Are Restaurants Using Induction Cooktops?

Are Restaurants Using Induction Cooktops

Yes, restaurants are using induction cooktops.

Statistics may indicate that 76% of US restaurants rely on gas, but there’s one thing that remains true: induction stoves are quickly become a favorite among chefs. Despite still holding gas stoves dear, many popular establishments are slowly but surely ditching conventional systems for induction cooktops. Are you surprised? Don’t be.

More restaurants are adopting induction cooking, courtesy of the benefits they stand to gain. And they’ve seen other establishments reap immensely from this futuristic cooking method. If you are one of the restaurant owners who have yet to experience what induction cooktops have to offer, this article is for you. Below, you’ll discover all the pros and cons of using these appliances.

Read Our Article on the Best Commercial Induction Cooktops for Chefs

What Experts and Chefs Actually Say About Induction Cooktops!

It’s not just my personal opinion; even the chefs themselves agree that induction stoves might eventually take over their gas counterparts in restaurants. Here’s a glimpse of what chefs and other experts have to say:

Edward Nunn, Business Development Manager at Hatco Corporation, has over a decade of experience with induction technology. He has witnessed induction move from hotel omelet stations into mainstream home kitchens. 

“From the line cook doing eggs to high-end chefs now using it as a complementary tool along with other gizmos in the kitchen, chefs are driving induction cooking because they like how it works,” he explains.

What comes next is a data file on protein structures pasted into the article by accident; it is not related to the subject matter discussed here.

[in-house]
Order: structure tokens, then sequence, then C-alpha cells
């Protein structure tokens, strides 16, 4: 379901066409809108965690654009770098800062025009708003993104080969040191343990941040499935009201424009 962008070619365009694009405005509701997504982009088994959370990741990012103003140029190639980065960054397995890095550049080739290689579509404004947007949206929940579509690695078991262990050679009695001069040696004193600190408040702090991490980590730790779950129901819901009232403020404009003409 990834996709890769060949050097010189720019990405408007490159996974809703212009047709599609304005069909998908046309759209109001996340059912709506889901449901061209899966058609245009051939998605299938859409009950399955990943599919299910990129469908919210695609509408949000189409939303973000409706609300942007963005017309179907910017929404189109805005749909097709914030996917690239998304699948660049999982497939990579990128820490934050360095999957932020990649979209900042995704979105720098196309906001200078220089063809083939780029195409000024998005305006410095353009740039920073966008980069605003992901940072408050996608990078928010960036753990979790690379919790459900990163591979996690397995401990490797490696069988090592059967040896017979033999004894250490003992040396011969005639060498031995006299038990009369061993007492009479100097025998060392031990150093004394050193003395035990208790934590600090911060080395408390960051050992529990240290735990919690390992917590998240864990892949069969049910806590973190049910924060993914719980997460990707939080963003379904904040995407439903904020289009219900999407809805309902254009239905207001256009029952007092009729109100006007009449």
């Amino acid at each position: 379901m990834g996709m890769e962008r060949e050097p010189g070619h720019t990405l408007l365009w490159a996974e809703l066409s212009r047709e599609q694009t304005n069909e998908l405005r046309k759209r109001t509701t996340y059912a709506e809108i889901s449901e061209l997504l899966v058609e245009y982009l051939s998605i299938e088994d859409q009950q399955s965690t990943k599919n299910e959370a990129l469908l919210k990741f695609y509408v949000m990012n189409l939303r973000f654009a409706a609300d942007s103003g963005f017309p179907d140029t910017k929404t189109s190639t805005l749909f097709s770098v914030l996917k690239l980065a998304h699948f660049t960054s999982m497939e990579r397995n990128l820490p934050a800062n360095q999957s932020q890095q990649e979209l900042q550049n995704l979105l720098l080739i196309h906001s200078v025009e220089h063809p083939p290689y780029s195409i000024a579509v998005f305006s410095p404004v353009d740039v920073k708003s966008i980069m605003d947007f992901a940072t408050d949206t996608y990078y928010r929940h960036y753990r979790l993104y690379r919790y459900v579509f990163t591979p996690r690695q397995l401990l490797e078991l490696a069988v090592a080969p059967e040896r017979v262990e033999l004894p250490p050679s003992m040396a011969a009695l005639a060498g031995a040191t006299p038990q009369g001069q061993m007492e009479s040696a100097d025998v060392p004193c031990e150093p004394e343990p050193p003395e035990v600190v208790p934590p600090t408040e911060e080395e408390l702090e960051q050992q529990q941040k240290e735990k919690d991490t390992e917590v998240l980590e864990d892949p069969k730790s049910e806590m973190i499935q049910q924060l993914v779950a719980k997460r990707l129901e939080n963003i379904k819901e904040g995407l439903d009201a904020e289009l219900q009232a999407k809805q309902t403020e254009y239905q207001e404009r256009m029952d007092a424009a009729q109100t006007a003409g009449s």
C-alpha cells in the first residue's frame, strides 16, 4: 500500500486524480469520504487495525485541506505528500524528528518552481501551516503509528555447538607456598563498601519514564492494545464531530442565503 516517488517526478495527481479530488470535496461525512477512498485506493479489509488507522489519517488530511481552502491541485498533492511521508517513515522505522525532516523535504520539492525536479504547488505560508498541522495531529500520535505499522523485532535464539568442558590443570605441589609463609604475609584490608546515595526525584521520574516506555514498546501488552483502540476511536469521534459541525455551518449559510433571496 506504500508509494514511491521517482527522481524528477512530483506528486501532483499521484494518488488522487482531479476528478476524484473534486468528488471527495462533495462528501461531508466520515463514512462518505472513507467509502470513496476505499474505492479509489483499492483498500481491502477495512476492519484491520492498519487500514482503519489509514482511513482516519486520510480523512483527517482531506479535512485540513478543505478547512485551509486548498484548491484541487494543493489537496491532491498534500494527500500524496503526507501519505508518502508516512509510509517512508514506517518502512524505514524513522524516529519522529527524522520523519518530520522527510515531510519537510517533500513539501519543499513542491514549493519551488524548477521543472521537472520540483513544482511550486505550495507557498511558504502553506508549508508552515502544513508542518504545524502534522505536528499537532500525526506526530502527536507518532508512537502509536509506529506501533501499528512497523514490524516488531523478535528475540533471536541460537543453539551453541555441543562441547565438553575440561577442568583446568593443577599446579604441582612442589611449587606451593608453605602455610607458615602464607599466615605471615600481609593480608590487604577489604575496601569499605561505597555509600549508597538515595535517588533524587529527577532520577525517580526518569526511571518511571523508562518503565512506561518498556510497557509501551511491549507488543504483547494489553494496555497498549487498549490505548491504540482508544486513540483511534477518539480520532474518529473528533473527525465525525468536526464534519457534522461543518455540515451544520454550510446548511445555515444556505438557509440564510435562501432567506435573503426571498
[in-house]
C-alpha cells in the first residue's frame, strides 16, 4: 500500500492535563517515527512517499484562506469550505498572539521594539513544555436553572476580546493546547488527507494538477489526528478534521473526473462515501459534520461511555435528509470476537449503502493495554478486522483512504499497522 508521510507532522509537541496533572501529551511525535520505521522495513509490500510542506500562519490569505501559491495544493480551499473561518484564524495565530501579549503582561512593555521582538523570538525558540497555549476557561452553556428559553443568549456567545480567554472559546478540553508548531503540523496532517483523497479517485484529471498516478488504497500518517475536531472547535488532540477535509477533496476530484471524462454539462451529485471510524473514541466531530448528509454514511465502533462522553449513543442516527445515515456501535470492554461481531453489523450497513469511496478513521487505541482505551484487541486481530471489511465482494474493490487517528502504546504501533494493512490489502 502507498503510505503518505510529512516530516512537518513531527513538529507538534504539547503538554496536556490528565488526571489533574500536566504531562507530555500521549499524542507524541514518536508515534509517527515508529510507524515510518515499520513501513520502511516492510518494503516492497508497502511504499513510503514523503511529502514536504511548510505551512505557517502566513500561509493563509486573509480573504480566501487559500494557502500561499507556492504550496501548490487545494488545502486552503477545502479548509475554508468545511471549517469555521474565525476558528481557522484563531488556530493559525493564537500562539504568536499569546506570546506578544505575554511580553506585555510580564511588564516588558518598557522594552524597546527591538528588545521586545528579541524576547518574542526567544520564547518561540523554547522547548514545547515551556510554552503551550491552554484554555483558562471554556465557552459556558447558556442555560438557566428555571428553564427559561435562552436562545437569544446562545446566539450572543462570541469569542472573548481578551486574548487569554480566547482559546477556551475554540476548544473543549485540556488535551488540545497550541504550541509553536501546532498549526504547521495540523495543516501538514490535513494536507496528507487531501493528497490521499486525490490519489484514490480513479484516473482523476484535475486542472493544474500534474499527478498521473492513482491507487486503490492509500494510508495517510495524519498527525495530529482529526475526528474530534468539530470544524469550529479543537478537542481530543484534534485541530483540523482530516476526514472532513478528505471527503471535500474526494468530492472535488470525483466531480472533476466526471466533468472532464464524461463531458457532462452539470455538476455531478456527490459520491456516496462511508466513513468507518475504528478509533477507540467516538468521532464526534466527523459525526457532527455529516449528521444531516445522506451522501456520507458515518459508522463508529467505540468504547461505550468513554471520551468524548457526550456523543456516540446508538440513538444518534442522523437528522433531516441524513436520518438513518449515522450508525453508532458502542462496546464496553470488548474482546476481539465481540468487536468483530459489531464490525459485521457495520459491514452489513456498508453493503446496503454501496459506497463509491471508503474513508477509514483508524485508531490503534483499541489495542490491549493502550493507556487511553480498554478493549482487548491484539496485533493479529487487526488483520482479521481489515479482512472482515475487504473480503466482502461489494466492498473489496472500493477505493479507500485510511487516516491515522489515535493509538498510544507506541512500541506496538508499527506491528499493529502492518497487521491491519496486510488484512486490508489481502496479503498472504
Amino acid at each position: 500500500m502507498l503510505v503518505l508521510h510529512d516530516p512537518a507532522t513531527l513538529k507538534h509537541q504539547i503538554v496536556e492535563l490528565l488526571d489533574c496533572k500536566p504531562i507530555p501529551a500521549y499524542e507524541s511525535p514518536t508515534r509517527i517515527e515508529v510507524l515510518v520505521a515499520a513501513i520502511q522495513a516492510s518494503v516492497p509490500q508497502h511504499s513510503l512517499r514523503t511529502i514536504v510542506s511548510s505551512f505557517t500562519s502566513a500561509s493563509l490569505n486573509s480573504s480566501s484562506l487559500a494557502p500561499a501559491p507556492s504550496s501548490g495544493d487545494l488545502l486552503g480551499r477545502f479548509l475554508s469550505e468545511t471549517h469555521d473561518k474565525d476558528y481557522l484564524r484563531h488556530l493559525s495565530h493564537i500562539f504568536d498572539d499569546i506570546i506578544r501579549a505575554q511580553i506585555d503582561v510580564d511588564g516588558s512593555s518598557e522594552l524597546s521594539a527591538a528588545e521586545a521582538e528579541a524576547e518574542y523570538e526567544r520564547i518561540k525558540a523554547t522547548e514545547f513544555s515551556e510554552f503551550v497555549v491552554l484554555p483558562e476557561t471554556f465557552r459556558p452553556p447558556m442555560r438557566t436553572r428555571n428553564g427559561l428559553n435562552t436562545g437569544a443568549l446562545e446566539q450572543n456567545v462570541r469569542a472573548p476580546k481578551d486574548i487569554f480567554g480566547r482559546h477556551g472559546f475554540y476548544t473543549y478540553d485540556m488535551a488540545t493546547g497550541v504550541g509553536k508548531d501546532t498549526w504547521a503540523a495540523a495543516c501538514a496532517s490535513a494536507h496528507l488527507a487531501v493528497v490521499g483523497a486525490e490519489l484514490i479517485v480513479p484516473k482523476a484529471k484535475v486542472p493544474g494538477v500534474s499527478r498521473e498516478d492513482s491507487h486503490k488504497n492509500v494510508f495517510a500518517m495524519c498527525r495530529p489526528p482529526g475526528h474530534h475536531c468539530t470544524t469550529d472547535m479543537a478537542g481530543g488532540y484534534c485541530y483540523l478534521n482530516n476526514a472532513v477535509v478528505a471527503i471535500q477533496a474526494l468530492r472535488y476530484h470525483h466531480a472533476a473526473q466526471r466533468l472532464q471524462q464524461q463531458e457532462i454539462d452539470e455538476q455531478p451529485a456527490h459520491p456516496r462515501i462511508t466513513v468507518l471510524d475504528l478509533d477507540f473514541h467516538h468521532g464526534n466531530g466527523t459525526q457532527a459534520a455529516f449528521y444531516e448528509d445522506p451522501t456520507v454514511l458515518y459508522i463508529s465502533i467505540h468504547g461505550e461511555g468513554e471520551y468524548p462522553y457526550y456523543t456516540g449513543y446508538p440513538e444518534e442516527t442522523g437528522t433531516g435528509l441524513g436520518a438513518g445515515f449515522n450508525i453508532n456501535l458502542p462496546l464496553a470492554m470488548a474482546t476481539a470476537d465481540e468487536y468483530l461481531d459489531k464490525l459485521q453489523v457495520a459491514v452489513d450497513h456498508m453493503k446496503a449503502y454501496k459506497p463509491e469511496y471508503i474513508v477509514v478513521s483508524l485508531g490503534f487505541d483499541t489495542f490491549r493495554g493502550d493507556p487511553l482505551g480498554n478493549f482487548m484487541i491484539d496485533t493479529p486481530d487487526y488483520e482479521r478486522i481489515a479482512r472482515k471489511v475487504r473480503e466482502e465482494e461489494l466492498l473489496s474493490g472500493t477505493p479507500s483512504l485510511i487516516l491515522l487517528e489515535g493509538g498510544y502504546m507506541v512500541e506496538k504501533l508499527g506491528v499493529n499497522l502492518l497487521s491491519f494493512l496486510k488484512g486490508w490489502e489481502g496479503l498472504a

Angus An, chef, and owner of four Thai restaurants in Vancouver, utilizes induction in all his establishments. An, says induction cooking has evolved tremendously since he first started using it. 

“We have it in all of our restaurants. Over the past 10 years, induction has grown in leaps and bounds. The price has come down and the power has come up,” An remarks.

Here is my rewrite of the second passage while retaining the quotes:

Mary Chiarot, the general manager and vice at Garland Canada, states that induction cooking allows chefs to spend less time monitoring and more time serving. 

“Chefs can increase the speed of service and keep stocks and sauces at a precise temperature during service,” Chiarot says. 

Pros Of Induction Cooktops for Commercial Kitchens

Commercial kitchens that use induction hobs enjoy a plethora of benefits, including:

Pros of Induction Cooktops
Rapid heating and temperature control
More energy efficient than gas or electric
Cooler cooking surface reduces burn risk
Flat surface is easy to clean
Safer with no open flames or hot elements
Unattended cooking ability
Portable and modular units available

Faster Cooking

Every restaurant owner should note this down. A survey was conducted recently to gauge just how impatient people are getting. 55% of the respondents said they get fed up after waiting 5 minutes at a drive-thru. On the other hand, 54% of the respondents said they get extremely annoyed when they are forced to wait for their orders to be fulfilled for over 10 minutes while dining at a restaurant.

Do you see a trend here? Diners like getting their food fast. Luckily, establishments using induction cooktops rarely keep their customers waiting for long. That is because these appliances cook food much faster than conventional alternatives like gas stoves.